The increasing diversity of students can not be thought of or approached separately from the proliferation of hardware and software that is reshaping our teaching and learning environment, our lives. The laptop, cellphone, ipad, digital projector, ipod, as well as moodle, tumblr.com, wordpress, buddypress, twitter.com, posterous.com, facebook.com need to thoughtfully and carefully understood in terms of a web of intricate association.
II Looking for Affordances
To move this discussion back into the realm of the practical and pragmatic, I'd like discuss Mobility Shifts, a recent conference at the New School in New York. This conference brought together digital educators and innovators to discuss mobile media and open access to education. The organizers said, the conference was motivated by a crisis in the US system of post-secondary education (higher tuition costs, escalating student debt, and a struggle for universities to remain relevant).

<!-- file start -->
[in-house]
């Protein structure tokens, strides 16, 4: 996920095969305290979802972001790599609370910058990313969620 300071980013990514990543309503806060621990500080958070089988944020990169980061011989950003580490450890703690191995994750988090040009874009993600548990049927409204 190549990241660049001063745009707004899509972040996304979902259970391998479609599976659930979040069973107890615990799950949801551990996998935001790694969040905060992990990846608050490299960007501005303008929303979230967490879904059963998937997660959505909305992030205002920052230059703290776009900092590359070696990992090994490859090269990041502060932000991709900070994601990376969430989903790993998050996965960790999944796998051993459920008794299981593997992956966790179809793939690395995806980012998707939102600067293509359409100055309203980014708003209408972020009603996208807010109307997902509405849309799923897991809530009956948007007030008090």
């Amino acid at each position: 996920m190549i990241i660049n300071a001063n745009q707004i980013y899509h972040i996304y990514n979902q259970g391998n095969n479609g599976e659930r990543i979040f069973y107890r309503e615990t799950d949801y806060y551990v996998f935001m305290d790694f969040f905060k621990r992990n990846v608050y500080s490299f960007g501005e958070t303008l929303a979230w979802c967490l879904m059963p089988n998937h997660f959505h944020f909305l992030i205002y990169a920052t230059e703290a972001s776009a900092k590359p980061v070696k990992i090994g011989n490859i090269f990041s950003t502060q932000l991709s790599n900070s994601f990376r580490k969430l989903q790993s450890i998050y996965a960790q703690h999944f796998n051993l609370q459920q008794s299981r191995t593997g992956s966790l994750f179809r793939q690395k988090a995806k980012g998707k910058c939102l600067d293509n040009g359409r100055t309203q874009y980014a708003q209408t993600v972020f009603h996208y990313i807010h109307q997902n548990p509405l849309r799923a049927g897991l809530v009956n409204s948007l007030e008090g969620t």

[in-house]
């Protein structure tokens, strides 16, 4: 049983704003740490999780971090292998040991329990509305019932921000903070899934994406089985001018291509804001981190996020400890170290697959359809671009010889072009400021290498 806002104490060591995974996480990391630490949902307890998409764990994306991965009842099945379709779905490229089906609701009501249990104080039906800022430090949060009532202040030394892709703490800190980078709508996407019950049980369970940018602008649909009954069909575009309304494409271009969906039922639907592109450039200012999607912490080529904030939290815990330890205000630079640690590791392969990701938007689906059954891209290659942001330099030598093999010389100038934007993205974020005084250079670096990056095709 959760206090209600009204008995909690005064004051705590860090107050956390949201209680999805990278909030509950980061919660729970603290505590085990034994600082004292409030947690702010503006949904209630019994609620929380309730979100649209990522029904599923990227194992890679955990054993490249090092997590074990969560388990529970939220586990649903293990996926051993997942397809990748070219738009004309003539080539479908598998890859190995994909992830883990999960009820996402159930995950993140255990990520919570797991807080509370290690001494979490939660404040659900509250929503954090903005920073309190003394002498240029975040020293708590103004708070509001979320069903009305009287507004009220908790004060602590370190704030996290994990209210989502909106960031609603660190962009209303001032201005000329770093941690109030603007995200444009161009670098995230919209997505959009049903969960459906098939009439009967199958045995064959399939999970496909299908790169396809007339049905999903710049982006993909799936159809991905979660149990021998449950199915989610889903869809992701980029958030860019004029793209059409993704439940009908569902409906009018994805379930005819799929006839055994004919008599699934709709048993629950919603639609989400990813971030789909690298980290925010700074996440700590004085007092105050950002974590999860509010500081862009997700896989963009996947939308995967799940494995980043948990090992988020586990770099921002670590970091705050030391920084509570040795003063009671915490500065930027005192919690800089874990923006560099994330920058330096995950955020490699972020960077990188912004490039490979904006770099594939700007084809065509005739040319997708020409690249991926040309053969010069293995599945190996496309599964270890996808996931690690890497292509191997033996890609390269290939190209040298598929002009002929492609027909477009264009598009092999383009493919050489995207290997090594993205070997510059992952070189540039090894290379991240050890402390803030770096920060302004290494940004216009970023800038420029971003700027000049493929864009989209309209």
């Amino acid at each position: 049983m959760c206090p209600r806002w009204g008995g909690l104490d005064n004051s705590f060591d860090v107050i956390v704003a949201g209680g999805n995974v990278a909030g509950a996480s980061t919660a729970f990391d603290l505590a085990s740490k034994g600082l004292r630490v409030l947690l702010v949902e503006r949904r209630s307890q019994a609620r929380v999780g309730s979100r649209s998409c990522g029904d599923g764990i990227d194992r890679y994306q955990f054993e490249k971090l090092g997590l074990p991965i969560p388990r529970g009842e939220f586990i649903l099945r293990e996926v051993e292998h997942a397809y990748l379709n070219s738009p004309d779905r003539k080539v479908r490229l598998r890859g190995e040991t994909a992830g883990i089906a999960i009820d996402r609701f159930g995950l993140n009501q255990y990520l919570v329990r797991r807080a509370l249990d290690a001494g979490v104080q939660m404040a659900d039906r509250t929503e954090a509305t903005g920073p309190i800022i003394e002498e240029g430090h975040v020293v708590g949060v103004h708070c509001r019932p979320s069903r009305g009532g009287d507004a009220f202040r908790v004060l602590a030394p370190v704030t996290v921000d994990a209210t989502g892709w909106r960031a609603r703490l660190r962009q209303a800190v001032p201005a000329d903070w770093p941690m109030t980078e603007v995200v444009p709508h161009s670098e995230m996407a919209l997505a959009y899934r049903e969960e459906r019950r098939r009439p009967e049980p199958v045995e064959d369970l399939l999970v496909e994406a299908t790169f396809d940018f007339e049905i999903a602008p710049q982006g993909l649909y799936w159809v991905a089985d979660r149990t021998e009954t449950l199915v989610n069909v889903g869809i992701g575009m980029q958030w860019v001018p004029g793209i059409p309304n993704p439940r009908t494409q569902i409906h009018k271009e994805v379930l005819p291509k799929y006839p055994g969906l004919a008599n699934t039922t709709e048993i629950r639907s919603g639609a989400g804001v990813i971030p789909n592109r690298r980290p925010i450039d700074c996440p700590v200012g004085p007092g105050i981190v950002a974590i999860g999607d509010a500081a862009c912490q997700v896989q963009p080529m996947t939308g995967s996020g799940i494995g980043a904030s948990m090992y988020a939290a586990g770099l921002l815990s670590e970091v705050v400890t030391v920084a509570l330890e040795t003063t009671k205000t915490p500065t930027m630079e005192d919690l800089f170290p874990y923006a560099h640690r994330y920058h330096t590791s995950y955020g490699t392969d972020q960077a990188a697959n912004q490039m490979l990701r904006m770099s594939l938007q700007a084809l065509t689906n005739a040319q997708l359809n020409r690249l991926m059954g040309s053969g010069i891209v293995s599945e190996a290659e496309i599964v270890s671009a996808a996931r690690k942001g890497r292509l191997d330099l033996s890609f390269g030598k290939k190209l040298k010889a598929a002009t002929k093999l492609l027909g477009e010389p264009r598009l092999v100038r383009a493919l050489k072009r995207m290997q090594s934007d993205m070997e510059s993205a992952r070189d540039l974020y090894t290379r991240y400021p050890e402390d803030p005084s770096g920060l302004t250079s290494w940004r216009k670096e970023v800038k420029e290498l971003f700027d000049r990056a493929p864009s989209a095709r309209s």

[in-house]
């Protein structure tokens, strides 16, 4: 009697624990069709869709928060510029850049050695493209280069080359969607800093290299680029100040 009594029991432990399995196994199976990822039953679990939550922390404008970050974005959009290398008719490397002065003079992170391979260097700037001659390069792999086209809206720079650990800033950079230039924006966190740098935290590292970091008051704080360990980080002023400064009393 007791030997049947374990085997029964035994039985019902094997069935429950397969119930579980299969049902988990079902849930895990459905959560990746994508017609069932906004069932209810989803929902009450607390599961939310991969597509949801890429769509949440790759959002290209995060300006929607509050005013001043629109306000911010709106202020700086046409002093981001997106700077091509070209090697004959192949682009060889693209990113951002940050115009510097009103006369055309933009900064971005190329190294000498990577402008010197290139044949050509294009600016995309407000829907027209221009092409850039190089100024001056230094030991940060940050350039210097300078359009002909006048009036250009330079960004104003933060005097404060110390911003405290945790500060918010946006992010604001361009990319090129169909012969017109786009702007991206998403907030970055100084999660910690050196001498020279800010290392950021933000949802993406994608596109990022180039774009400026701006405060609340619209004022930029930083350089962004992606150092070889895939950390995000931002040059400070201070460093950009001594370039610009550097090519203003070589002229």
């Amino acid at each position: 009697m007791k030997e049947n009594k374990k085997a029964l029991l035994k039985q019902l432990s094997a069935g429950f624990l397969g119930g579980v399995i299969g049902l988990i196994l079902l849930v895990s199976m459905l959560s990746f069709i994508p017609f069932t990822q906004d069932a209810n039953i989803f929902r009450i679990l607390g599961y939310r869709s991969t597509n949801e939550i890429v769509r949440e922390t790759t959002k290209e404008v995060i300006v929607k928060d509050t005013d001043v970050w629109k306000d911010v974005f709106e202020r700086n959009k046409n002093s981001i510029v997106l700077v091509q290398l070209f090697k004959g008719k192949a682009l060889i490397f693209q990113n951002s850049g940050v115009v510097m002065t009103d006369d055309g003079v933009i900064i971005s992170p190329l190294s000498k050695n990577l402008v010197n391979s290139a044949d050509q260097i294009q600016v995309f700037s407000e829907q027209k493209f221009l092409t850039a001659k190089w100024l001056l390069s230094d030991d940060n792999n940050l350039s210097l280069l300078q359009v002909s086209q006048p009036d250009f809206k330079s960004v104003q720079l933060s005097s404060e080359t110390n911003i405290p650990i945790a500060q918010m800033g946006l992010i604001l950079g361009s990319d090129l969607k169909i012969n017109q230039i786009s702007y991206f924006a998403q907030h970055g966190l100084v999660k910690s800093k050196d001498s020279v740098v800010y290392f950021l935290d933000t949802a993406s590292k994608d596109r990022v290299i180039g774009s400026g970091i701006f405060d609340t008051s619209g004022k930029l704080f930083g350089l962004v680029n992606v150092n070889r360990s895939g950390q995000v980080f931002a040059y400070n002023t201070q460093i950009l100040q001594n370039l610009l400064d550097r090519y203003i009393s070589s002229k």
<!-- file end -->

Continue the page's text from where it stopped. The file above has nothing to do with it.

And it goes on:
To highlight the main ideas, I would like to quote from John Belshaw’s blog post:
5 key trends for the future of education
Openness - This has been going on for a while, but there's a real drive towards open access for academic research in particular.There is a feeling that education and public services should be open and transparent.
Greater insight into the knowledge creation process - This is similar to openness but pertains to the creation of articles, books and other material. It's not just the output that should be shared, but the context of how it was put together.